(0.16) (Exo 14:1)

sn The account recorded in this chapter is one of the best known events in all of Scripture. In the argument of the book it marks the division between the bondage in Egypt and the establishment of the people as a nation. Here is the deliverance from Egypt. The chapter divides simply in two, vv. 1-14 giving the instructions, and vv. 15-31 reporting the victory. See among others, G. Coats, “History and Theology in the Sea Tradition,” ST 29 (1975): 53-62); A. J. Ehlen, “Deliverance at the Sea: Diversity and Unity in a Biblical Theme,” CTM 44 (1973): 168-91; J. B. Scott, “God’s Saving Acts,” The Presbyterian Journal 38 (1979): 12-14; W. Wifall, “The Sea of Reeds as Sheol,” ZAW 92 (1980): 325-32.

(0.16) (Exo 38:21)

tn The Hebrew word is פְּקוּדֵי (pÿqude), which in a slavishly literal way would be “visitations of” the tabernacle. But the word often has the idea of “numbering” or “appointing” as well. Here it is an accounting or enumeration of the materials that people brought, so the contemporary term “inventory” is a close approximation. By using this Hebrew word there is also the indication that whatever was given, i.e., appointed for the tabernacle, was changed forever in its use. This is consistent with this Hebrew root, which does have a sense of changing the destiny of someone (“God will surely visit you”). The list in this section will also be tied to the numbering of the people.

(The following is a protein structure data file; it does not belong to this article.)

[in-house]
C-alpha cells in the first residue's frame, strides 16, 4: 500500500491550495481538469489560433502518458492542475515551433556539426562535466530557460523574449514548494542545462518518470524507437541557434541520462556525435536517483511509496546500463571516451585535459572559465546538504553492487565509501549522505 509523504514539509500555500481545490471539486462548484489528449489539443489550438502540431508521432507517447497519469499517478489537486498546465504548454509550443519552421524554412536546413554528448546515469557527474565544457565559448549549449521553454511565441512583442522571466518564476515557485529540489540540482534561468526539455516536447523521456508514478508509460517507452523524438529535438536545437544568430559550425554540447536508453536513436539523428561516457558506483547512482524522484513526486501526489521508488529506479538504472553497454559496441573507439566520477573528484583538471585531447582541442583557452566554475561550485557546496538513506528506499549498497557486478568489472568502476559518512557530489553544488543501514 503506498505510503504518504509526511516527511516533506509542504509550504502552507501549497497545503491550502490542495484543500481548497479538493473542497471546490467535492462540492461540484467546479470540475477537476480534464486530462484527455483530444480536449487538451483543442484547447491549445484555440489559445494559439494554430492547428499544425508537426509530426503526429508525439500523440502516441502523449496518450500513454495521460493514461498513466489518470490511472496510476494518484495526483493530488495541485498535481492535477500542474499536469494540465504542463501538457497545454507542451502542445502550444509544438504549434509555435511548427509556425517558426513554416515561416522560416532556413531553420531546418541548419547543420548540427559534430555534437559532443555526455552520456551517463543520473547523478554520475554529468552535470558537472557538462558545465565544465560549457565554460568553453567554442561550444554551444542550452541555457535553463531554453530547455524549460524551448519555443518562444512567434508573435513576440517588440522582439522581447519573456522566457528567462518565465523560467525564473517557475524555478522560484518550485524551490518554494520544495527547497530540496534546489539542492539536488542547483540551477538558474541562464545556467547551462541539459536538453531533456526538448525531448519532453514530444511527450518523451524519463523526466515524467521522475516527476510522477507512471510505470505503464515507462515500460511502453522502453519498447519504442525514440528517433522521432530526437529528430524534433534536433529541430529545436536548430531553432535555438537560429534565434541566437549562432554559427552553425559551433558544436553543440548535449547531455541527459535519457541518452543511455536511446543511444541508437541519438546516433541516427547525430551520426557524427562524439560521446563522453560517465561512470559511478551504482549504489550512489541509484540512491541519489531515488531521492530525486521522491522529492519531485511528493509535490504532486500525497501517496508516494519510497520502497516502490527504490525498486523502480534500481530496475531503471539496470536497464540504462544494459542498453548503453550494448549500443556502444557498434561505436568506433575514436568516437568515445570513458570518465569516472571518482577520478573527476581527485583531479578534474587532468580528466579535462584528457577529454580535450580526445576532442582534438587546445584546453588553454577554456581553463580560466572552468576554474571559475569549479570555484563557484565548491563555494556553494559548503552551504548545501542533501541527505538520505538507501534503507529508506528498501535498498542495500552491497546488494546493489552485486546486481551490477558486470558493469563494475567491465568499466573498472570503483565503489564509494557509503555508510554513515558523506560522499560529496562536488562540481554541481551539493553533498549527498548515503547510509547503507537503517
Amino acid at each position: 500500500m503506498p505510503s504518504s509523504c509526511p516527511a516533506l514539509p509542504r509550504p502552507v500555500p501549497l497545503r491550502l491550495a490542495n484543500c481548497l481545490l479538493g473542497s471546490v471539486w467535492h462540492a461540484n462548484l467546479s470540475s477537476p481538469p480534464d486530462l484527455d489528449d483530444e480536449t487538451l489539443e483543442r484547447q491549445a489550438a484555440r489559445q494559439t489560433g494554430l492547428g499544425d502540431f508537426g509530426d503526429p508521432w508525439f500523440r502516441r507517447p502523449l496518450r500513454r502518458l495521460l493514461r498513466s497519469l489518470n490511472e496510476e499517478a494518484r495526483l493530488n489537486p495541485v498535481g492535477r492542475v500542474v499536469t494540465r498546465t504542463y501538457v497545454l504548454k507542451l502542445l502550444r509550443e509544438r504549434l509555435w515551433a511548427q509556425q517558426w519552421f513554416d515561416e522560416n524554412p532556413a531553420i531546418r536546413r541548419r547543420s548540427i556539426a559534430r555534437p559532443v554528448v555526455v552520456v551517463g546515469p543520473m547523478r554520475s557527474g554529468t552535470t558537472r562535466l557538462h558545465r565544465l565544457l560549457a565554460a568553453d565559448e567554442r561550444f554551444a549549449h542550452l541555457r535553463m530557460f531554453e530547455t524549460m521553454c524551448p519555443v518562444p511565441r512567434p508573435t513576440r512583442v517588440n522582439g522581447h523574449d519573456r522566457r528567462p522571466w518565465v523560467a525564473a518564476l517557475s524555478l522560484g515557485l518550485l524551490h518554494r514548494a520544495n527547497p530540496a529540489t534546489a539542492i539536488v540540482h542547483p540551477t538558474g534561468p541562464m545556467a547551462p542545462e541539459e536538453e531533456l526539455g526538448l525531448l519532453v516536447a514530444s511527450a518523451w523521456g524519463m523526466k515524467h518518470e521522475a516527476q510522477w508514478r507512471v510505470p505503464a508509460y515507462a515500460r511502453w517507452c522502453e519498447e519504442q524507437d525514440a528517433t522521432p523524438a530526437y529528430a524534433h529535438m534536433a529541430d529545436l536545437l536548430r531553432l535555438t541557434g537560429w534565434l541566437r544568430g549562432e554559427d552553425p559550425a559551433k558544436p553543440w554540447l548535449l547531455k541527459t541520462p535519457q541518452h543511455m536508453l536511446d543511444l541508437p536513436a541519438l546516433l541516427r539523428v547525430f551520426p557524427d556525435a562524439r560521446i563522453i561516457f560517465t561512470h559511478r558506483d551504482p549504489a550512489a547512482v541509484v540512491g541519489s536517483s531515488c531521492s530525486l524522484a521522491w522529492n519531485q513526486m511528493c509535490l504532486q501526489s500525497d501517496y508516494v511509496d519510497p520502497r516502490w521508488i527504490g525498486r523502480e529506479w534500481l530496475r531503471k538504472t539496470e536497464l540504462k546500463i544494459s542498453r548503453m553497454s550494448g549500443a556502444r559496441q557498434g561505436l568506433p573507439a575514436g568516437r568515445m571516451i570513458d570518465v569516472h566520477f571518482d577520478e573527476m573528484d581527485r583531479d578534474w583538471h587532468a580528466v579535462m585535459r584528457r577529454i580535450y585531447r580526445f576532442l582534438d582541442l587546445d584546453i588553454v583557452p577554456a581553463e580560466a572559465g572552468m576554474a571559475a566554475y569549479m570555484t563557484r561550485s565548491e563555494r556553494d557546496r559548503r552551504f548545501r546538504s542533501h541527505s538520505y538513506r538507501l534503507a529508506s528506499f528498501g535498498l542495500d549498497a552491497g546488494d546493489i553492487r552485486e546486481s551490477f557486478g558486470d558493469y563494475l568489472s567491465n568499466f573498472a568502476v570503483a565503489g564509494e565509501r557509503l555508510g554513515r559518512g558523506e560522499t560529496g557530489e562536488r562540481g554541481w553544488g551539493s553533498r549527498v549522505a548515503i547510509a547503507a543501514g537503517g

(0.16) (Lev 18:7)

sn Commentators suggest that the point of referring to the father’s nakedness is that the mother’s sexuality belongs to the father and is forbidden to the son on that account (see B. A. Levine, Leviticus [JPSTC], 120, and J. E. Hartley, Leviticus [WBC], 294). The expression may, however, derive from the shame of nakedness when exposed. If one exposes his mother’s nakedness to himself it is like openly exposing the father’s nakedness (cf. Gen 9:22-23 with the background of Gen 2:25 and 3:7, 21). The same essential construction is used in v. 10 where the latter explanation makes more sense than the former.